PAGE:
The constant growth in global consumption has led to a significant increase in the amount of waste produced. However, there are innovative solutions for harnessing this abundance of waste into a valuable source of energy. Waste-to-energy, i.e. the use of waste that has not been recycled or recovered in material form to generate energy, offers a promising prospect for meeting certain energy and environmental challenges.
There are two main approaches to waste-to-energy conversion: thermal treatment and biogas recovery. Thermal treatment includes methods such as incineration, pyrolysis, gasification and co-incineration. Incineration with energy recovery is commonly used, where the heat generated by waste combustion is transformed into pressurized steam, then expanded in an alternator to produce electricity. In France, a network of 127 household waste incineration plants is in operation, but requires constant monitoring to avoid any risks associated with emissions and process residues. Pyrolysis and gasification, on the other hand, involve heating waste in the absence of oxygen, enabling the substances generated to be transformed into fuel, electricity and heat.
Biogas recovery is another important method. It involves the methanization of organic waste by fermentation, transforming it into biogas, a renewable energy source.This approach is crucial for reducing greenhouse gas emissions and recovering the energy contained in organic waste.
Faced with the growing problem of landfilling waste, a new sector is emerging: Solid Recovered Fuels (filière CSR in french). Composed mainly of non-hazardous waste residues that cannot be fully recycled, such as wood, paper and certain plastics, Solid Recovered Fuels are transformed into powdered fuel for industrial use.This approach helps to recover non-recyclable waste and reduce its environmental impact.c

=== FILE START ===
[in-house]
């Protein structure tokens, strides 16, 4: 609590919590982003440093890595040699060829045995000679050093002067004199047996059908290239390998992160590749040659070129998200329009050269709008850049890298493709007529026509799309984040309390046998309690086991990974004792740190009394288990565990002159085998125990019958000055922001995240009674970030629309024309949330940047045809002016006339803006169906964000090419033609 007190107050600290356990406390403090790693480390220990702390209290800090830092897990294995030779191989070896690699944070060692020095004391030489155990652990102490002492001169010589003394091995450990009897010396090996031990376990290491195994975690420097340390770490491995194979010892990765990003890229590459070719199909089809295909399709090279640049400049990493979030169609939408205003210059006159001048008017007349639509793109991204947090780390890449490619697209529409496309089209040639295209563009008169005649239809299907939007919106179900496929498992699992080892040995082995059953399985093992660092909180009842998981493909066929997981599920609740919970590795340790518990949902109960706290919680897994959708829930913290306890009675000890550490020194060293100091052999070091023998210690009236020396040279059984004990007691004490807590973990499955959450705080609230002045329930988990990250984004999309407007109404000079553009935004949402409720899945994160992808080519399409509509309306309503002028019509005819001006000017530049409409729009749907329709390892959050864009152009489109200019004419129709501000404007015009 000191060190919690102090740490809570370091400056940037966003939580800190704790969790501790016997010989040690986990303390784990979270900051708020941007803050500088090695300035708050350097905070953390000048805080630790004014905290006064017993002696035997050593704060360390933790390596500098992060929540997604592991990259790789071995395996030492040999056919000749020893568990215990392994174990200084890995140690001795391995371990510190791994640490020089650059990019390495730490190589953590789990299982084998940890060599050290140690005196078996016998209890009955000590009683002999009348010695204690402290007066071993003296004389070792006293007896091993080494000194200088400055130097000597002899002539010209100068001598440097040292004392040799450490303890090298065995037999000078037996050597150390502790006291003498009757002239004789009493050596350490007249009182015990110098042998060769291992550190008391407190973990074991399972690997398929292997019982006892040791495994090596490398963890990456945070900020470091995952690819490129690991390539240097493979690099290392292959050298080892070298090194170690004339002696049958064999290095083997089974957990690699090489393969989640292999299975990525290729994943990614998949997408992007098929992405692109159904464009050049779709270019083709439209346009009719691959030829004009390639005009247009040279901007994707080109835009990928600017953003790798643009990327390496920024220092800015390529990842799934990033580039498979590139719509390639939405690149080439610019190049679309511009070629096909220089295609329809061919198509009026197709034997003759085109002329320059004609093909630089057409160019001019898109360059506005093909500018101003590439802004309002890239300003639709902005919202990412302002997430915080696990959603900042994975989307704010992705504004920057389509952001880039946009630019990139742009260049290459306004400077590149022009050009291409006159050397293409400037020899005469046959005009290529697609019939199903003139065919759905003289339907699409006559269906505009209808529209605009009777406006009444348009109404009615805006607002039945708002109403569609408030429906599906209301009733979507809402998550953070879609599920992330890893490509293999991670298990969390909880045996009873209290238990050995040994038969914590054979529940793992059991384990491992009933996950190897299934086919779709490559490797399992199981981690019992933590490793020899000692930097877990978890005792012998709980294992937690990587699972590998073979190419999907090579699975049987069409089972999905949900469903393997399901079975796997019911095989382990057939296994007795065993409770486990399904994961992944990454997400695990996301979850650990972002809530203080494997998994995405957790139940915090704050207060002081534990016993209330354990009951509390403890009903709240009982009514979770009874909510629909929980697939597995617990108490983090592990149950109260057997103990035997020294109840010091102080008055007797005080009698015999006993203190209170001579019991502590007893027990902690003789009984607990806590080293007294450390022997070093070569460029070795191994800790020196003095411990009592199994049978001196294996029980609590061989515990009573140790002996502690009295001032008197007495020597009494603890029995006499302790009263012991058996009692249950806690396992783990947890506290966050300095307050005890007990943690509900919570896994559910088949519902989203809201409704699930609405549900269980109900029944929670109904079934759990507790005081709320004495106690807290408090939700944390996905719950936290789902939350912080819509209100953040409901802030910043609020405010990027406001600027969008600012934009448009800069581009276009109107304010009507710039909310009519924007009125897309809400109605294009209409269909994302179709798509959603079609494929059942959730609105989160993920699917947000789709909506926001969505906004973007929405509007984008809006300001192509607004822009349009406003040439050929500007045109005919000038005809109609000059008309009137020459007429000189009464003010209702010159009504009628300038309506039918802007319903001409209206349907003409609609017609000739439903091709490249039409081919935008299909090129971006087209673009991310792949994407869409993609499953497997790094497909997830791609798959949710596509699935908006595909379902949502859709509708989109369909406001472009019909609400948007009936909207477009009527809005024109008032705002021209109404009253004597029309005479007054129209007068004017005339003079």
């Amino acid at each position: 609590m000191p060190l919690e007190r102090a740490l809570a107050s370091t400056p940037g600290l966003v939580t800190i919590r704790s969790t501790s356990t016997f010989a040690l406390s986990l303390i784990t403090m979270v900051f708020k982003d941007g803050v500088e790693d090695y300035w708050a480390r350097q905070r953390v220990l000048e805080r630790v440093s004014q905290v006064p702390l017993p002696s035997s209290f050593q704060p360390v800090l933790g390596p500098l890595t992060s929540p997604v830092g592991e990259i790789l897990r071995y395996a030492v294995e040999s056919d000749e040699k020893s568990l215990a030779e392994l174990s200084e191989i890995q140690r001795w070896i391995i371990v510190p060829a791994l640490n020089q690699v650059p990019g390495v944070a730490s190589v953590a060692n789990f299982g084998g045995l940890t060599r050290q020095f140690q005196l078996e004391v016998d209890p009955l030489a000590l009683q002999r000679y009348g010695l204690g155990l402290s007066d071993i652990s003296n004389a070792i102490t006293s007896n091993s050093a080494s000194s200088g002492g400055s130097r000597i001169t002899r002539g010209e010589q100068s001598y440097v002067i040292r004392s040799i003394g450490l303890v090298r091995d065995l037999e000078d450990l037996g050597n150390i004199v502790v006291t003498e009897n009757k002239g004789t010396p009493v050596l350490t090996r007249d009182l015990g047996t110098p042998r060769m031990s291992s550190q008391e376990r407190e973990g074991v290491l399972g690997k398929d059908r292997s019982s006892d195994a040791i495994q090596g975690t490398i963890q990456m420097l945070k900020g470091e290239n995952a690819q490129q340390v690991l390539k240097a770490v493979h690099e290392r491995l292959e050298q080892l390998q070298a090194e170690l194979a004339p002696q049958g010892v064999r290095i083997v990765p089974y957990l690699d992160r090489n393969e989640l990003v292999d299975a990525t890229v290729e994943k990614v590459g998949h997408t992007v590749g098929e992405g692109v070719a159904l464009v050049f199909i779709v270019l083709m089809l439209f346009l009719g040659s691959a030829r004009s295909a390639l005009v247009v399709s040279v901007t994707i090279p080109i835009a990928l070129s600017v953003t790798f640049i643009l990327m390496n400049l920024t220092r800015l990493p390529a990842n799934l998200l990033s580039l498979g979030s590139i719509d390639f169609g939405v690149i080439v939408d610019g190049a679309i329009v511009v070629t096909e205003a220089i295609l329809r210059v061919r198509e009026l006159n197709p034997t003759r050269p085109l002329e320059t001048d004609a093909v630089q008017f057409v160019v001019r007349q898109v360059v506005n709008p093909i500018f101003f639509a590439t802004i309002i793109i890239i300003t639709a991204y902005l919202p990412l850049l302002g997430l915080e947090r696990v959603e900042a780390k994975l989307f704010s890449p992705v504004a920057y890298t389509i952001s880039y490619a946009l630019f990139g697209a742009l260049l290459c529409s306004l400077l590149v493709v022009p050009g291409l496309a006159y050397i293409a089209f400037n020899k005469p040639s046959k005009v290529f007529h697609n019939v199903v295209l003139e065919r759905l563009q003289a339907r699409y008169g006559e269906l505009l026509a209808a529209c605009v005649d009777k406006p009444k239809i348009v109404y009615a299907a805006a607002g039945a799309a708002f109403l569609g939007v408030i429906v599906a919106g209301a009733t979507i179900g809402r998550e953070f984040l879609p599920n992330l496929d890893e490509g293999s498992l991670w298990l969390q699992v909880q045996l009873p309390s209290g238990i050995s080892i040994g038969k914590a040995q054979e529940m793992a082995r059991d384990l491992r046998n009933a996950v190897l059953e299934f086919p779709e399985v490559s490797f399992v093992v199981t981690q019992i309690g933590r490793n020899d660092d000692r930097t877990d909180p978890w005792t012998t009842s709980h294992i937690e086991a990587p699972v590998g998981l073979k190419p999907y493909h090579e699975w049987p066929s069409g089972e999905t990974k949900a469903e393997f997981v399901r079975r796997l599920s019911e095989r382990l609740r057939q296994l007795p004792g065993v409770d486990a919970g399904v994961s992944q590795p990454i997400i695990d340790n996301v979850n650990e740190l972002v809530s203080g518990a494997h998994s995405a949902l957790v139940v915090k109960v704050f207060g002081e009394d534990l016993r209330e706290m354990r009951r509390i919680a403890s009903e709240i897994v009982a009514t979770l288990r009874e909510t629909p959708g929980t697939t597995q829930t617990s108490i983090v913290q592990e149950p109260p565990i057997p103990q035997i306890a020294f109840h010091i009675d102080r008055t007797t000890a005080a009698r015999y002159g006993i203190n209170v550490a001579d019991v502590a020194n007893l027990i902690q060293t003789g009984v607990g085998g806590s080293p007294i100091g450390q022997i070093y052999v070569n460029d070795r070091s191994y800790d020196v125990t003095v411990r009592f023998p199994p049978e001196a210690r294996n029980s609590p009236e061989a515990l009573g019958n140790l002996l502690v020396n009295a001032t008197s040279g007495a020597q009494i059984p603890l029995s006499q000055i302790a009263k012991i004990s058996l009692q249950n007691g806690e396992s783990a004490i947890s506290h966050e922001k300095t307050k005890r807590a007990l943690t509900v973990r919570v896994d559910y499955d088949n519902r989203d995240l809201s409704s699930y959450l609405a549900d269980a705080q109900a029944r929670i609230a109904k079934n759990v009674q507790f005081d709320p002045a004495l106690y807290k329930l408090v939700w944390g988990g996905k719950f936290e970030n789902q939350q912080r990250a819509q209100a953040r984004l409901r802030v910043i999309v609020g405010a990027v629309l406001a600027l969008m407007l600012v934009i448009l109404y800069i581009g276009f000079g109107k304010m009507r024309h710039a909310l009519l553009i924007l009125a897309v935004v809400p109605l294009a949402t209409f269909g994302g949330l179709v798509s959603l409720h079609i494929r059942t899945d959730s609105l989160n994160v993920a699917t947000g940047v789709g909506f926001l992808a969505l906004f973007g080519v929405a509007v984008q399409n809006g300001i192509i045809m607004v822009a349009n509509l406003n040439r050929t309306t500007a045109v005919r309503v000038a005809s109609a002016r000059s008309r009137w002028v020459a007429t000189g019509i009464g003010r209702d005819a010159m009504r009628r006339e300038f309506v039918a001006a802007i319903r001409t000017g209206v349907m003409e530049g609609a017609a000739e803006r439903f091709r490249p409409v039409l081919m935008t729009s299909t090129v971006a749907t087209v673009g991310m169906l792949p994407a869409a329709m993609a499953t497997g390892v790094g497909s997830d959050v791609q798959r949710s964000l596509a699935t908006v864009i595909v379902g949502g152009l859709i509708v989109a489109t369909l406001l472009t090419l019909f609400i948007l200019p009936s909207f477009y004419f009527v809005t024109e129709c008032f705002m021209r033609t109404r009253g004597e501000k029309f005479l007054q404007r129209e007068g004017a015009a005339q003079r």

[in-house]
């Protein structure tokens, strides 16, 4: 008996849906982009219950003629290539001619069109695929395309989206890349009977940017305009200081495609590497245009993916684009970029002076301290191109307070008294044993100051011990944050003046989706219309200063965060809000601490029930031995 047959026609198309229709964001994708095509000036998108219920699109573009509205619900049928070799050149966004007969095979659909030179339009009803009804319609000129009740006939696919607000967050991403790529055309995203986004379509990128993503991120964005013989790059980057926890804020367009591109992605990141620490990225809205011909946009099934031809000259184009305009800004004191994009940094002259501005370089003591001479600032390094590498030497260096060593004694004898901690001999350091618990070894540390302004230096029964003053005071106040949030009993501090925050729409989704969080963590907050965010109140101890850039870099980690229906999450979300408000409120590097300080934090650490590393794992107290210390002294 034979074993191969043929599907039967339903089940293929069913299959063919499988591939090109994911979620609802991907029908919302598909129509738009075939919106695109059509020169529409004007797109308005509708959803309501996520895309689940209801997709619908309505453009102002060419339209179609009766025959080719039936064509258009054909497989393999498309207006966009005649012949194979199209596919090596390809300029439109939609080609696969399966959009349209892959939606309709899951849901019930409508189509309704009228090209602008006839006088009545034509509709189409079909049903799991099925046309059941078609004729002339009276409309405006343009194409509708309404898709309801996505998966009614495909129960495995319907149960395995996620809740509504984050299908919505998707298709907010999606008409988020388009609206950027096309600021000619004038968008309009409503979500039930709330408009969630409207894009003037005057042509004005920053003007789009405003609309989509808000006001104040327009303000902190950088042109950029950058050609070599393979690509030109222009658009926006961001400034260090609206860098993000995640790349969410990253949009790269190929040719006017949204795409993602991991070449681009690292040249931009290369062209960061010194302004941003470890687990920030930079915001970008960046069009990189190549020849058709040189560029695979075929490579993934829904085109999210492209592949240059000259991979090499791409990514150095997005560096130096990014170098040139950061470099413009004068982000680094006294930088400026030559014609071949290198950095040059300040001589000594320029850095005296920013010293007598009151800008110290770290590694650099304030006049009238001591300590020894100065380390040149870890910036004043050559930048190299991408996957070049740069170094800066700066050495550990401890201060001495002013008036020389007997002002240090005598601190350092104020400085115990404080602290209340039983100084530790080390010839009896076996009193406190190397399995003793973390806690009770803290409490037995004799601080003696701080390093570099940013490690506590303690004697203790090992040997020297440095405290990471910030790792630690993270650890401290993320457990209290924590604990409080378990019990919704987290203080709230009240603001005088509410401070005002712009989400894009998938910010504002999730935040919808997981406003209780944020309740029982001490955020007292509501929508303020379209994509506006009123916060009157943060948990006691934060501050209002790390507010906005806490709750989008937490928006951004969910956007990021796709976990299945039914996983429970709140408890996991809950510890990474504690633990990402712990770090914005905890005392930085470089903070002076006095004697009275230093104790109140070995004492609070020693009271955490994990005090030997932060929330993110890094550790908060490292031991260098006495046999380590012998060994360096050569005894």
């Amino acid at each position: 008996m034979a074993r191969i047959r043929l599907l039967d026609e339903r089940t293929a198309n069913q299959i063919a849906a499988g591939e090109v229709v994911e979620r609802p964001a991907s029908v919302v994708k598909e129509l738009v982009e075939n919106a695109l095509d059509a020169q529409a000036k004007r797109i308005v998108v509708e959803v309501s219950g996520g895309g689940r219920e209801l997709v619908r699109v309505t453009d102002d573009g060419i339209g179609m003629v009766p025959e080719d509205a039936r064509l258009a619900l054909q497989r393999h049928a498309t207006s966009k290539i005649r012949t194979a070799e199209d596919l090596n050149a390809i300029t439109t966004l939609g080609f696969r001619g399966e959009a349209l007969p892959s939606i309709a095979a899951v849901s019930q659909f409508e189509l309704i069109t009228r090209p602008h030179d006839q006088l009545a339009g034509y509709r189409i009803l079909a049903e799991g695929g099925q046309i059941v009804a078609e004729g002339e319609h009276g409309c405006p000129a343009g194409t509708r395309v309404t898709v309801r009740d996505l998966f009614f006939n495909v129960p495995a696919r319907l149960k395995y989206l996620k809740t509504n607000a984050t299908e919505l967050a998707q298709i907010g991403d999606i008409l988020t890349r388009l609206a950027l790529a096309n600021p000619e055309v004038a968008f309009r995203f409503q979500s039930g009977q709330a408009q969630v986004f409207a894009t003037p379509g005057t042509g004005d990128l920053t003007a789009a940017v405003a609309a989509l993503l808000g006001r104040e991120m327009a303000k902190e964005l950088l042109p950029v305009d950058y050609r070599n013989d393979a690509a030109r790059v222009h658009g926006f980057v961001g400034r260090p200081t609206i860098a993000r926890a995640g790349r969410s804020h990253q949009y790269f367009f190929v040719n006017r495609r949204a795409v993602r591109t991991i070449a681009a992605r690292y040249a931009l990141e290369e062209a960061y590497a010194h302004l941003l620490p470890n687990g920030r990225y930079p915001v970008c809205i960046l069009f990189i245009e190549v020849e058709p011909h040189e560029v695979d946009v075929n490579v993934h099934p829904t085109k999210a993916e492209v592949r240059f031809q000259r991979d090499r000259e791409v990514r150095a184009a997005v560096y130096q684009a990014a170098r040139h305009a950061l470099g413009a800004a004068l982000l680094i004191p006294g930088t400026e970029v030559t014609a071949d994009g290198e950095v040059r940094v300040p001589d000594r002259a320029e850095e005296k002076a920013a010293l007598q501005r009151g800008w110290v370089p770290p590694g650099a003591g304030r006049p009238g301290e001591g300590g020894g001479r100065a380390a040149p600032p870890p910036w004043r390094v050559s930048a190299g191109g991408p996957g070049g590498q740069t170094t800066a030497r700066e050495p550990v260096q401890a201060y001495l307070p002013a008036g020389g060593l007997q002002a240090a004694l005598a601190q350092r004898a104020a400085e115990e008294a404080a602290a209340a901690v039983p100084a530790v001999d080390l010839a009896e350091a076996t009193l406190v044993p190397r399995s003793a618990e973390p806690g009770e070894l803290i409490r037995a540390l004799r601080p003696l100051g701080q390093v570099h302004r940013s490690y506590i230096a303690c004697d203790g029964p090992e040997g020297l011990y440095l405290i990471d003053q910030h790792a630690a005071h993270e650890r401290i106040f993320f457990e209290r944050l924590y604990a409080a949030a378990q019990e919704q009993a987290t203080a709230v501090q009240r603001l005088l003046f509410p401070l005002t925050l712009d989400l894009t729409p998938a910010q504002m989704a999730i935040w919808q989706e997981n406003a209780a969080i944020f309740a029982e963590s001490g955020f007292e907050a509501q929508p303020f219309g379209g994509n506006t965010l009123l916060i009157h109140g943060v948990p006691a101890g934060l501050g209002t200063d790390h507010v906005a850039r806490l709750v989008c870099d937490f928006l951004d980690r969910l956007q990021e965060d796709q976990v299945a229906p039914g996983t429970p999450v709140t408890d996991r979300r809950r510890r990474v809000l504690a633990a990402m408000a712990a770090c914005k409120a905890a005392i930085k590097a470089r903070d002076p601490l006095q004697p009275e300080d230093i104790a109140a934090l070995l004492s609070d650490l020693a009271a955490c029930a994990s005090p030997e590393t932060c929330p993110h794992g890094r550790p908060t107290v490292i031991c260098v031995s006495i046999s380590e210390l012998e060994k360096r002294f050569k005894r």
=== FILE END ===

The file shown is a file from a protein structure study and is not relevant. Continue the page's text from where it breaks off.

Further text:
The regulatory framework also plays a crucial role in promoting waste-to-energy conversion. France’s Energy Transition Law calls for a 50% reduction in the amount of waste sent to landfill by 2025, while the AGEC law (Anti-Gaspillage pour une Économie Circulaire) requires the energy recovery of at least 70% of waste that cannot be recovered in material form.
An inspiring example of this approach is the “Plastic Odyssey” ship project, which proposes an innovative vision for the recycling of plastic waste. The project aims to transform the 26,000 tonnes of plastic waste dumped daily into the oceans into a potential source of energy.Using simple, low-cost technologies, the project team has designed a laboratory vessel equipped with low-tech machinery to transform plastic into fuel, pipes, tiles and bricks.This initiative, starting in Marseille and extending to Egypt and Latin America, for example, illustrates the importance of innovative, reproducible solutions to waste-related problems.